A lot of people have written about the security light and starting problems on GM cars. The most popular models affected are the Chevrolet Malibu and Impala from 1997 through 2006.
However, the no start due to a security malfunction issue is just as common on other General Motors cars that use the same key identification system. These models include the popular Pontiac Grand Am, Oldsmobile Cutlass and the Alero from 1997 through 2006.
Here we'll identify the root cause of the problem and discuss how to deal with it. We’ll supply information on how to bypass the system or reset it so you can drive the car to its destination without making any major repairs.
We'll also learn about setting up a toggle switch to bypass the security on command. But most importantly, we'll talk about how to fix this problem the right way. This is done by replacing the factory installed lock cylinder and key.
Like most General Motors issues they had good intentions, but they were poorly implemented. The idea behind the system is to reduce theft by matching the key held by the driver to the automobile.
The transponder chip inside the key must match the code contained in the memory module of the lock cylinder for the engine to start. If you look closely at this picture of the lock cylinder you'll see a little black plastic box attached to the topside of the lock cylinder.
It has a connector and wiring that run to a control module. When the lock cylinder identifies the proper key it sends current to the control module. This allows the vehicle to start and stay running. If the identification module doesn't see a match it will illuminate the security light and prevent the car from starting.
Depending on the year, make and model the light might flash or it might stay on solid. In either situation this car will not take you where you want to go. Sometimes it will start and run for a second.
And sometimes it won't start at all, it will just crank. In a normal situation the light should be off. This is how you tell the difference between a security light problem causing a no start condition and just a car that won't start.
If the engine does not turn over, you can take a look at this information on diagnosing starters and alternators for additional tips.
The problem boils down to a malfunction in the code reading portion of the ignition lock cylinder. This part isn’t serviced separately so you have to replace the entire ignition assembly.
On the Chevrolet Malibu and Impala, where the key is inserted into the dash to the left of the stereo, it's not really a difficult repair. Two bolts hold the cylinder assembly in place and it has plug-in connectors on the back.
Replacement lock cylinders are available from your dealer, but with the size and scope of the problem aftermarket companies have jumped on board to provide solutions.
On the left you will see an ignition lock cylinder offered on Amazon for less than $60. I like this unit because it comes with complete instructions. Most importantly the instructions include how to program the new key and lock cylinder. I hear the dealership is charging $500 or more for parts and labor.
The drawback to using this method is now the automobile will have two separate keys. You use one for the ignition and then you'll have the door and trunk key. On automobiles that use a key fob remote to open the doors this isn’t really a big deal since the actual door key is never used.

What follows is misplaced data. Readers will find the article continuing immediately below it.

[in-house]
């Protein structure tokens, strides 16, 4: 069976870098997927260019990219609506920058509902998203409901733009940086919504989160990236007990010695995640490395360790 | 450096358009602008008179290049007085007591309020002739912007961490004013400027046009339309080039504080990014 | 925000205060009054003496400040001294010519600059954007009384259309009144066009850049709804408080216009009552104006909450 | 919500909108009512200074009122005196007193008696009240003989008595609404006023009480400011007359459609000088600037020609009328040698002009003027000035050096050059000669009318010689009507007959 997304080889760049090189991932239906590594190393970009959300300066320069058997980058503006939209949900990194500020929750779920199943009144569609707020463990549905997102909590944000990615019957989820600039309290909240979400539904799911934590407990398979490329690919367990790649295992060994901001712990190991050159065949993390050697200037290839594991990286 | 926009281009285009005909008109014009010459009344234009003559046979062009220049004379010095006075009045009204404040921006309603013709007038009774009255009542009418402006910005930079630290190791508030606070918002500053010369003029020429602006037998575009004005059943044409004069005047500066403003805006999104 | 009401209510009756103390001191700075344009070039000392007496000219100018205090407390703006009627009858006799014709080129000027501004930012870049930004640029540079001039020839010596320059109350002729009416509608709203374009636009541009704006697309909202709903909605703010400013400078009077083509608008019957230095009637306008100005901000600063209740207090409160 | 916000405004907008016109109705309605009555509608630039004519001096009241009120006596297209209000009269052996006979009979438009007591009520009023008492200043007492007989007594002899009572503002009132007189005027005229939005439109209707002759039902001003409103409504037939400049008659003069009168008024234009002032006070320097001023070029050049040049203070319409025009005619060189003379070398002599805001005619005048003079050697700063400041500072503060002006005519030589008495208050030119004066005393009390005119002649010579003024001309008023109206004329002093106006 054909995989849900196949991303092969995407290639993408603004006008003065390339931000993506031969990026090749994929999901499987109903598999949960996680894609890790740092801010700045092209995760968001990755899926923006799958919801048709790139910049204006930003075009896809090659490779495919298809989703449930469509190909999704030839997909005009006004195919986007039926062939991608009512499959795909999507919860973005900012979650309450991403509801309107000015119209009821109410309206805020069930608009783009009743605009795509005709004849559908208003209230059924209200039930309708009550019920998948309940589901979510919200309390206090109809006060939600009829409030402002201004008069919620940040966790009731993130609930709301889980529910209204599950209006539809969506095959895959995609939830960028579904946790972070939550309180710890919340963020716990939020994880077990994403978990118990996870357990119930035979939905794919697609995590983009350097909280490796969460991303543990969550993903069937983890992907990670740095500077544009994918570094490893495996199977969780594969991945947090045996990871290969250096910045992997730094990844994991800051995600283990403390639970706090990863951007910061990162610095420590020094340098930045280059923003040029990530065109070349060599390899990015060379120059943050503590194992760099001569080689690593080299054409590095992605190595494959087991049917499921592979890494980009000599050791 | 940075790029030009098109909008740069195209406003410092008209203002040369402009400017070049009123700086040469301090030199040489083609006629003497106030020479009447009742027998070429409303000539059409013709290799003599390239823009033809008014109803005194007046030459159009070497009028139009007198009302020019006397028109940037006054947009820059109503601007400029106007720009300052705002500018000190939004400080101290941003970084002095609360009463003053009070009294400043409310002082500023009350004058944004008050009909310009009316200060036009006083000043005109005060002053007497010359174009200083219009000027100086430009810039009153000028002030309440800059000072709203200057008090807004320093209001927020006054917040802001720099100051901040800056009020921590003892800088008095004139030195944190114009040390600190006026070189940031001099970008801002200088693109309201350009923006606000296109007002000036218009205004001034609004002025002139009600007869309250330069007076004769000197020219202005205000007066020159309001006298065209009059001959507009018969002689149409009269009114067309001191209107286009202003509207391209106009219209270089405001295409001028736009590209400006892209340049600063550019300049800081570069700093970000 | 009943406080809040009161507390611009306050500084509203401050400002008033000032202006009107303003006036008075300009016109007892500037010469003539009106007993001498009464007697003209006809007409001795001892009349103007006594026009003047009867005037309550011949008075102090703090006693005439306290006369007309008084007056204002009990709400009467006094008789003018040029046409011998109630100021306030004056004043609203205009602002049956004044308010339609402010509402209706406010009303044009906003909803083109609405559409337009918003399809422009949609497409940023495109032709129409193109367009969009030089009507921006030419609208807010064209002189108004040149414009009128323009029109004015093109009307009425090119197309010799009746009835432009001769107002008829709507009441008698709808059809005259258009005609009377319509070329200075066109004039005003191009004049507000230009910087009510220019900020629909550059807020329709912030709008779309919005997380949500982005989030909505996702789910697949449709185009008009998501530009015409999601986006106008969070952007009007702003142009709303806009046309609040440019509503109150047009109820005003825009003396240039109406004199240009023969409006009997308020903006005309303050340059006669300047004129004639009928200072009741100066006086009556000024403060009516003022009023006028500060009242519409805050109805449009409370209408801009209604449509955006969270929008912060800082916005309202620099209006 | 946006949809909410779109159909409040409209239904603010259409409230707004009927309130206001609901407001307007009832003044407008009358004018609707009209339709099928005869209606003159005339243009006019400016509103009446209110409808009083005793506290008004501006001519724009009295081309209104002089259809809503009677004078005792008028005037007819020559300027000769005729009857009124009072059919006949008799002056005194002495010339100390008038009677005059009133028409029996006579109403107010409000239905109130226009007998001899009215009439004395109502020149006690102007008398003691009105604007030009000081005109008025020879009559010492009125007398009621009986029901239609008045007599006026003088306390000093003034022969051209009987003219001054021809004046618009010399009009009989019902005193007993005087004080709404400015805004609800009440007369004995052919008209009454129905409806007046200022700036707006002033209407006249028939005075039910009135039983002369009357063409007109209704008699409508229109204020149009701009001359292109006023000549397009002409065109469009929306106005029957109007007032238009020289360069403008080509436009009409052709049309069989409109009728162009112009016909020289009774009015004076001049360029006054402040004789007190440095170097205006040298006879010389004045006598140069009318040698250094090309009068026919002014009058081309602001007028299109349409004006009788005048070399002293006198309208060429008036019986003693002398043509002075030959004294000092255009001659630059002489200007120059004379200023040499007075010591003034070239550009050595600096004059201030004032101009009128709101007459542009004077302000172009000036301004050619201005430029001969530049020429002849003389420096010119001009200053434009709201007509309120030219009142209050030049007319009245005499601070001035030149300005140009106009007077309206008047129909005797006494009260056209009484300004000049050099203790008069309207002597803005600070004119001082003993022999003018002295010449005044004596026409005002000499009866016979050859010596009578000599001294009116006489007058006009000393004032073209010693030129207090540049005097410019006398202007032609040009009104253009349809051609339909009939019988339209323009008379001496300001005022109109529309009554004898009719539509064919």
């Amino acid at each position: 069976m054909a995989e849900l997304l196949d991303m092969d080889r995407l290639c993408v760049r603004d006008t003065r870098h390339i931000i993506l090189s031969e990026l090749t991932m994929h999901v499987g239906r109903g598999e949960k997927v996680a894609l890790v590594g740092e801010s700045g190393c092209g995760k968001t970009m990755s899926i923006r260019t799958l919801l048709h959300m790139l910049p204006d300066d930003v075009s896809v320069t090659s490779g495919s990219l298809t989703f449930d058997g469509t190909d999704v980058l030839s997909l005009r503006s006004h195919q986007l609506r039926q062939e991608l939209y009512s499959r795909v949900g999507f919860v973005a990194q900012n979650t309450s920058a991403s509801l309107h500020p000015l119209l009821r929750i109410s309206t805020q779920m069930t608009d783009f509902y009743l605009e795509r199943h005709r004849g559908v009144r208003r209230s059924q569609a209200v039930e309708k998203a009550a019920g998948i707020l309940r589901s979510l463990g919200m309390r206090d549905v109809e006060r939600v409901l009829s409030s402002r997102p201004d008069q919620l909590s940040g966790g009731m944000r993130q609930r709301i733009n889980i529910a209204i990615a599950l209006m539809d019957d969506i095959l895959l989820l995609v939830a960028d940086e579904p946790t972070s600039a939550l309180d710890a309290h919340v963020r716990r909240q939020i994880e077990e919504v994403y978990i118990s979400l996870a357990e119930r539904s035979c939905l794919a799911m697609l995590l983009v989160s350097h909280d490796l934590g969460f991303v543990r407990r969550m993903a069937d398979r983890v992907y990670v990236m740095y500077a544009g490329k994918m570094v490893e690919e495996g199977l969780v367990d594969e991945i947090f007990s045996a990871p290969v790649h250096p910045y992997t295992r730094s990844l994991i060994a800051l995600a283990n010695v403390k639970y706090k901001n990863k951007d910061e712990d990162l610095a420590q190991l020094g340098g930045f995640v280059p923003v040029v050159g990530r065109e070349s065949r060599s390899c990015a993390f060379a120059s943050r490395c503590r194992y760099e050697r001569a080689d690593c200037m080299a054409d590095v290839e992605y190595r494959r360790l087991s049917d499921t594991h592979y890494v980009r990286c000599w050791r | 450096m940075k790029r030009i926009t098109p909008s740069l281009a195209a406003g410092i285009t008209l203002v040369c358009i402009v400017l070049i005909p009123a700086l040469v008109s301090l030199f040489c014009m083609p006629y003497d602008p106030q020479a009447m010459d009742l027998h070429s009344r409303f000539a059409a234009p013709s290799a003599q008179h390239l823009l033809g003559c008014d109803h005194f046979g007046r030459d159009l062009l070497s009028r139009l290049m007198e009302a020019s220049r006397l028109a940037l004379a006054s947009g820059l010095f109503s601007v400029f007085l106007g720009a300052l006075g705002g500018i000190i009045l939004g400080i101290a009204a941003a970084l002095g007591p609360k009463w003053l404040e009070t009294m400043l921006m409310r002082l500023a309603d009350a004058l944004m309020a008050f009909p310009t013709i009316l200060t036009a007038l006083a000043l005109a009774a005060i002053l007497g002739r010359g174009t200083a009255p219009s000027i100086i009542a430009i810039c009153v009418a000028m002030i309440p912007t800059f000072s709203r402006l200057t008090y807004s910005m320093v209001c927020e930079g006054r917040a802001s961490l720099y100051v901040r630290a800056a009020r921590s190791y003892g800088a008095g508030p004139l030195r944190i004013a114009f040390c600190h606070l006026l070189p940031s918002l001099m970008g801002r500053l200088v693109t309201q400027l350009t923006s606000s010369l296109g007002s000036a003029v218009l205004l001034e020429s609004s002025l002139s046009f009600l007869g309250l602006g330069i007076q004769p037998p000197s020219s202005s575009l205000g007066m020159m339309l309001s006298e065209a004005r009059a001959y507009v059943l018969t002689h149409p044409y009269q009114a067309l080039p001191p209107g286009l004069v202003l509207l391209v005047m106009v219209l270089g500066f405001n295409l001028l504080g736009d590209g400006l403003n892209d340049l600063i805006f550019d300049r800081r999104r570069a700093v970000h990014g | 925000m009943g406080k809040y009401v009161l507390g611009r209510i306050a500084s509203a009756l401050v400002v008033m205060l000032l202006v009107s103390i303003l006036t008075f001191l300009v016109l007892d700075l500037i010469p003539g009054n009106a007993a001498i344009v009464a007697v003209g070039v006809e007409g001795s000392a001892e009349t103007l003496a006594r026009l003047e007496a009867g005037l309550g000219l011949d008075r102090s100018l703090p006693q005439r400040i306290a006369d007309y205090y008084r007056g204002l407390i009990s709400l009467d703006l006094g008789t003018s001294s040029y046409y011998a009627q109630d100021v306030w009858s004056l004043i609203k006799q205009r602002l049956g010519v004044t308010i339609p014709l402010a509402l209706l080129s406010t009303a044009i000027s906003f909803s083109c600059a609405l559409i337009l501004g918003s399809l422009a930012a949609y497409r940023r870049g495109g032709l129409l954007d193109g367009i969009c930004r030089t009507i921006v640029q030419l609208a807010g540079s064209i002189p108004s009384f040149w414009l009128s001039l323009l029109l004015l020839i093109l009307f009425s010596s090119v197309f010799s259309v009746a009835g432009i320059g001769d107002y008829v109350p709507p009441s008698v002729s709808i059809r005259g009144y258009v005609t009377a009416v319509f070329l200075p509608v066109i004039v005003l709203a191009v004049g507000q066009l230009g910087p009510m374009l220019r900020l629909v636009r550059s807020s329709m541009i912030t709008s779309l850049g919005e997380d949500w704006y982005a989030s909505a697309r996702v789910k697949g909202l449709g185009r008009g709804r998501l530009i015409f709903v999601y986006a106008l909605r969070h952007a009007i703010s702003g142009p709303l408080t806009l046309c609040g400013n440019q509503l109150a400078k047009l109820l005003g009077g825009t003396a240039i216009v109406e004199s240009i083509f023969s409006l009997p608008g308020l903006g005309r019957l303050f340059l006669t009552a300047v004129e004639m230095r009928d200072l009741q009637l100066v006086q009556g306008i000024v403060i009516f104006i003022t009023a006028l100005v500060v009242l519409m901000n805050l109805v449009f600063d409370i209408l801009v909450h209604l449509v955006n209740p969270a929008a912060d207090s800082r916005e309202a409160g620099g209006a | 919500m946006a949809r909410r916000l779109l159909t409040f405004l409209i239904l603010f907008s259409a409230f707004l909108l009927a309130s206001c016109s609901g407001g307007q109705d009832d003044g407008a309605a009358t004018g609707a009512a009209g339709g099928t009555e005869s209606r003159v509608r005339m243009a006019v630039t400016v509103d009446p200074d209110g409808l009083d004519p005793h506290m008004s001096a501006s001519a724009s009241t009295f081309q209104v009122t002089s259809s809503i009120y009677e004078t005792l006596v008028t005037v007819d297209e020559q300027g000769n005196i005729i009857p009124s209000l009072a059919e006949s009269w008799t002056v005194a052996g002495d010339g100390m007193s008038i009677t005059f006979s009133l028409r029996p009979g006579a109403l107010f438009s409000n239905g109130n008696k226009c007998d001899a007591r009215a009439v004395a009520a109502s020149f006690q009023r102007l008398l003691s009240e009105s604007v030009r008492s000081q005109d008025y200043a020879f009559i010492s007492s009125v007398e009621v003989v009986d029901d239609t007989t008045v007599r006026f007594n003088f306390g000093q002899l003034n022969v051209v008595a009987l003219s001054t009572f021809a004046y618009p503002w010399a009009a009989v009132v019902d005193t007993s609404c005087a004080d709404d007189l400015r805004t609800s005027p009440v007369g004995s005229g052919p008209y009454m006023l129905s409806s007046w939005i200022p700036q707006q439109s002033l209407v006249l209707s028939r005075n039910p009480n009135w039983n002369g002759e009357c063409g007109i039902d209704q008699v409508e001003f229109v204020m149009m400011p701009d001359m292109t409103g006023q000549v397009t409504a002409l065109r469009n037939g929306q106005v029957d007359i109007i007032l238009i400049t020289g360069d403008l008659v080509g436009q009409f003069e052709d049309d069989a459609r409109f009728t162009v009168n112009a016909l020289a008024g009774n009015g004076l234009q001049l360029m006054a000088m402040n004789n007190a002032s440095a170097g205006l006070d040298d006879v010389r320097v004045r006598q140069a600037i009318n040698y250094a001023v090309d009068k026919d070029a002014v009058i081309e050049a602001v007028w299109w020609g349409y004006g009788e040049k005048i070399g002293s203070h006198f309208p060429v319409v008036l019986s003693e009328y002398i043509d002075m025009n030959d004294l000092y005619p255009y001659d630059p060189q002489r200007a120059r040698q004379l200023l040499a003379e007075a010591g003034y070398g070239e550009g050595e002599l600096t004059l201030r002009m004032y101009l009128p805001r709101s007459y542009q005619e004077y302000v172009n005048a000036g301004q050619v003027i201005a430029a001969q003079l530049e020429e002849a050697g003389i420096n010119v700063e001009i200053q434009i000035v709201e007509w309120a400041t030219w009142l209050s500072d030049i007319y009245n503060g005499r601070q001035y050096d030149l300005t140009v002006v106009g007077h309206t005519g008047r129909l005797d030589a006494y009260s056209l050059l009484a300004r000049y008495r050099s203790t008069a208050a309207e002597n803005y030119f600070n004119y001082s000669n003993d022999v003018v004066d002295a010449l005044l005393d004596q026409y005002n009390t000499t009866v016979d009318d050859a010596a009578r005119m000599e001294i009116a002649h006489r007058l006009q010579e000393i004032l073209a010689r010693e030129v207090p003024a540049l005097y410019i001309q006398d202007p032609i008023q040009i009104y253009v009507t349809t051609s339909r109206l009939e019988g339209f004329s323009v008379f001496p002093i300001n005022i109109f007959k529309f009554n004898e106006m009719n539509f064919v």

However, some will not like the idea of having two keys for one vehicle. The dealership has the capability of coding the replacement lock cylinder to match the original key. Mobile locksmiths can also offer this service.
Sometimes you find yourself in a situation where you don't want a permanent solution you just want to get the car to its next destination. Unfortunately, the most reliable method could take 10 to 20 minutes. Regardless, I will explain that procedure here and now.
Since the malfunctions root cause is the lock cylinder doesn't identify the correct key, you can reprogram it right there on the spot. This means turning on the ignition to the accessory position.
Then you leave it that way for 10 to 20 minutes until the security light goes out. In tribute to the ingenuity of the general public, I see a couple of videos of how to set up a toggle switch to bypass the security lockout when the key is not identified.
There's two yellow wires that go into the connector that attaches to the identifying module on the lock cylinder. You can mount a toggle switch across these two wires and mount it in an inconspicuous location.
When the light stays on or begins flashing you can correct the issue by operating the toggle switch. Now you don't have to worry about having two separate keys. The downside of this is if someone finds the switch they will have an easier time of stealing the automobile.
My family has three Malibu's and one Impala in the fleet. They bought these vehicles, because at the time I worked at a General Motors dealership. Now the cars are between 10 and 20 years old.
Unfortunately, these cars have become somewhat troublesome. Despite me retiring to Florida, each family member feels it necessary to notify me of individual problems with these cars as they occur. Lets just say my phone rings a lot.
The oldest, a 1997 Malibu, now has 185,000 miles on it. The car is also 20 years old. Nevertheless, my nephew expects it to provide trouble-free operation on every key cycle. The reality is that nothing lasts forever, not even a Chevrolet product.
Return to the auto repair news section and review more common car problems. Bookmark or share this page with someone having this problem.